In 1915, the Home entered into another phase of its growth. During that year, the Home received the “Dillard Estate” land at 324 Bryant Street NW and a larger building specifically designed to meet the purposes of Stoddard was constructed. When the new Home was dedicated at this site on April 15, 1915, Mrs. Minnie Robinson was named superintendent and the Board was enlarged to include the Reverend W.D. Jarvis, Mrs. Susie P. Robb, who became secretary, and the Reverend Aquila Sayles, who served as president. During the years on Bryant Street, the Home experienced steady growth and a widening mission of service to the community. For years, during the period of the Bryant Street location, the Board of Trustees was led by the Reverend William H. Jernagin, the pastor of Mt. Carmel Baptist Church, who was an unflinching spokesman for Civil Rights. It was during Reverend Jernagin’s tenure of office that the Home became a member of the original Community Chest of Washington. The Bryant Street era ended in 1961.

Northwest Presence (Newton Street) – Historic Mt. Pleasant

As the needs for shelter and care for the aging increased in the city, the trustees of Stoddard, under the leadership of Reverend John L.S. Holloman, began to realize the limitation of the Bryant Street location, but the precipitating factor in the move from Bryant Street was the desired use of that location by the District of Columbia to build the Katie C. Lewis Elementary School. So began the “Newton Street” era. Led by Dr. Holloman, the Board of Trustees purchased the property at 1818 Newton Street NW for a cost of $250,000 and retired the mortgage within six years. It was during Dr. Holloman’s presidency that the Endowment Fund was established and at the time of his death the Fund was valued at $125,000. At the Newton Street location the Home accommodated 60 residents. It was operated by a professional social worker, as well as clerical and maintenance staff under the administration of an Executive Director.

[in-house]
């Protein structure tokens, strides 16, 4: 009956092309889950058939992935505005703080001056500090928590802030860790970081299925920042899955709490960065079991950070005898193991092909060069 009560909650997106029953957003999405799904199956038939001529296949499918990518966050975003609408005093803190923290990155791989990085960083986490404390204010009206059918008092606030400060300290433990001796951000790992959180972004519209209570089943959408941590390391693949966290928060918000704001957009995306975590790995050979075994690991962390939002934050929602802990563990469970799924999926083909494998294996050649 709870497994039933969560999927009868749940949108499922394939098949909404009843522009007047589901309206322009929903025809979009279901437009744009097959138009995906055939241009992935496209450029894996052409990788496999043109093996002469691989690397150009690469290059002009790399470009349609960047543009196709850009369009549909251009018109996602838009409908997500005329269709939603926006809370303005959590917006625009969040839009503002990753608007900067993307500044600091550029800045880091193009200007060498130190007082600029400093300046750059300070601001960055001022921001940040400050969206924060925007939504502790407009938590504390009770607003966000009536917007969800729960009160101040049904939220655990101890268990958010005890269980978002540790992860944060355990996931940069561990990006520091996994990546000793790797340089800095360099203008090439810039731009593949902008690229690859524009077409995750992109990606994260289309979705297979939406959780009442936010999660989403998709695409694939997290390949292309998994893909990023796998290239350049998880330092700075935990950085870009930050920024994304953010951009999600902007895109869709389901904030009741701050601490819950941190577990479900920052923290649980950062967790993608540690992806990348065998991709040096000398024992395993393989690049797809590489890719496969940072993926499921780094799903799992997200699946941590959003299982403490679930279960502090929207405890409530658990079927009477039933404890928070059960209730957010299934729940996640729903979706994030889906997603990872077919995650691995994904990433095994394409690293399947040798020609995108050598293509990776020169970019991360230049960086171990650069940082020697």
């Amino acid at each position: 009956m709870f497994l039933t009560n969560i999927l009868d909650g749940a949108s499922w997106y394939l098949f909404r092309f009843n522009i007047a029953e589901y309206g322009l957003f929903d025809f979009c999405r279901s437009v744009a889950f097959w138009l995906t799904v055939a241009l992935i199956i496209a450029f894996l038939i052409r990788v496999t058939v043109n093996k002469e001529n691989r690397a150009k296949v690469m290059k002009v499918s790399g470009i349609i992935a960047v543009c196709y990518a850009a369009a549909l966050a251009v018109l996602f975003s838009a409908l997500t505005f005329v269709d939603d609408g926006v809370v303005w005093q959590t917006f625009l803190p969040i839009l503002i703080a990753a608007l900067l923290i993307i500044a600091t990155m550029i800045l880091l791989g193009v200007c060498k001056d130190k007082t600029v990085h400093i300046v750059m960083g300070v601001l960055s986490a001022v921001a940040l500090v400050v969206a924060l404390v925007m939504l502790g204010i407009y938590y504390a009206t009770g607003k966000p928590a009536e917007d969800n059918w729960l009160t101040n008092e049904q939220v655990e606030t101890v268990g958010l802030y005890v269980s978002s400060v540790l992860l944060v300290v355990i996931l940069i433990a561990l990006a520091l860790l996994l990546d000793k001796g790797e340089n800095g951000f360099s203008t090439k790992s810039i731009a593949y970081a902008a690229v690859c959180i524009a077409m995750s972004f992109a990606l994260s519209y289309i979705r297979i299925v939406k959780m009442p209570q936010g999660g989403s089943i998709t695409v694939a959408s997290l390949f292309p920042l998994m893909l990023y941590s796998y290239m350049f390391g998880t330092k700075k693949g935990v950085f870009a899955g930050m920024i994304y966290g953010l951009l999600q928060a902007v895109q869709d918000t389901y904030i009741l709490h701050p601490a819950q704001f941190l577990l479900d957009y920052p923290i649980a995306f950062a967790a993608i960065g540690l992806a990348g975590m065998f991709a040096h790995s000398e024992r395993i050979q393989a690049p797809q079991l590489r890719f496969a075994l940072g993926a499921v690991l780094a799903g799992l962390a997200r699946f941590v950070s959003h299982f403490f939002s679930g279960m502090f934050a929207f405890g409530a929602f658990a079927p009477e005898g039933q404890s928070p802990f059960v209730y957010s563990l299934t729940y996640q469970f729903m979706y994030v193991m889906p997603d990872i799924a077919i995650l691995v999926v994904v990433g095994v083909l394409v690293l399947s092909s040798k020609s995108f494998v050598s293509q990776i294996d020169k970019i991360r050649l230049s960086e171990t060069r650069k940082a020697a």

Led by the late Mr. John D. Hunter, the first layman to serve as Board President, Stoddard forged ahead as Mr. Hunter spearheaded the development of the current 164-bed nursing and medical care facility, leading the board through planning, zoning, relocation, construction and start-up phases of the Stoddard Baptist Nursing Home. He was instrumental in providing the technical assistance needed to obtain the Housing and Urban Development mortgage, as well as recruiting the management company to operate the facility. Under Mr. Hunter’s influence, knowledge and foresight, after 12 years of operation, Stoddard Baptist Nursing Home is self-managed – making it one of the premiere long-term care facilities owned and solely operated by African Americans. Serving with Mr. Hunter was the late Brigadier General Joseph F.H. Cutrona (Ret.), an able and compassionate Catholic layman, who served as Vice President of the Board for more than 20 years.

In October of 1986, Stoddard admitted its first nursing home resident. Today, Stoddard Baptist Nursing Home is a 164-bed facility offering secure, state-of-the-art, compassionate and high quality nursing and medical care.

Special Recognition

Among those individuals who have pioneered for Stoddard and have yearned for its success are Reverend R.L. Patterson, Reverend Raymond R. Robinson, Reverend John D. Bussey and Reverend Leamon W. White, who have been presidents of the Board of Trustees. Mrs. Shelly M. Jackson, Mr. Leon Ferguson, and Dr. Eula Delaine have been executive directors of the Home. The longtime secretary of the board was the late Mrs. Alma C. Hawkins.

Northeast Presence (18th Street)

In July 2010, Stoddard expanded its services for seniors and to the greater community by attaining the management and operations of the former Washington Center for Aging Services, now known as Stoddard Baptist Global Care.

Located in the Woodbridge Community, Stoddard Baptist Global Care is able to care for 254 seniors who are no longer able to live independently, and employs over 400 professionals. Stoddard Baptist Global Care at one point in time also operated the Center Card Adult Day Care, which will be relocating in 2016.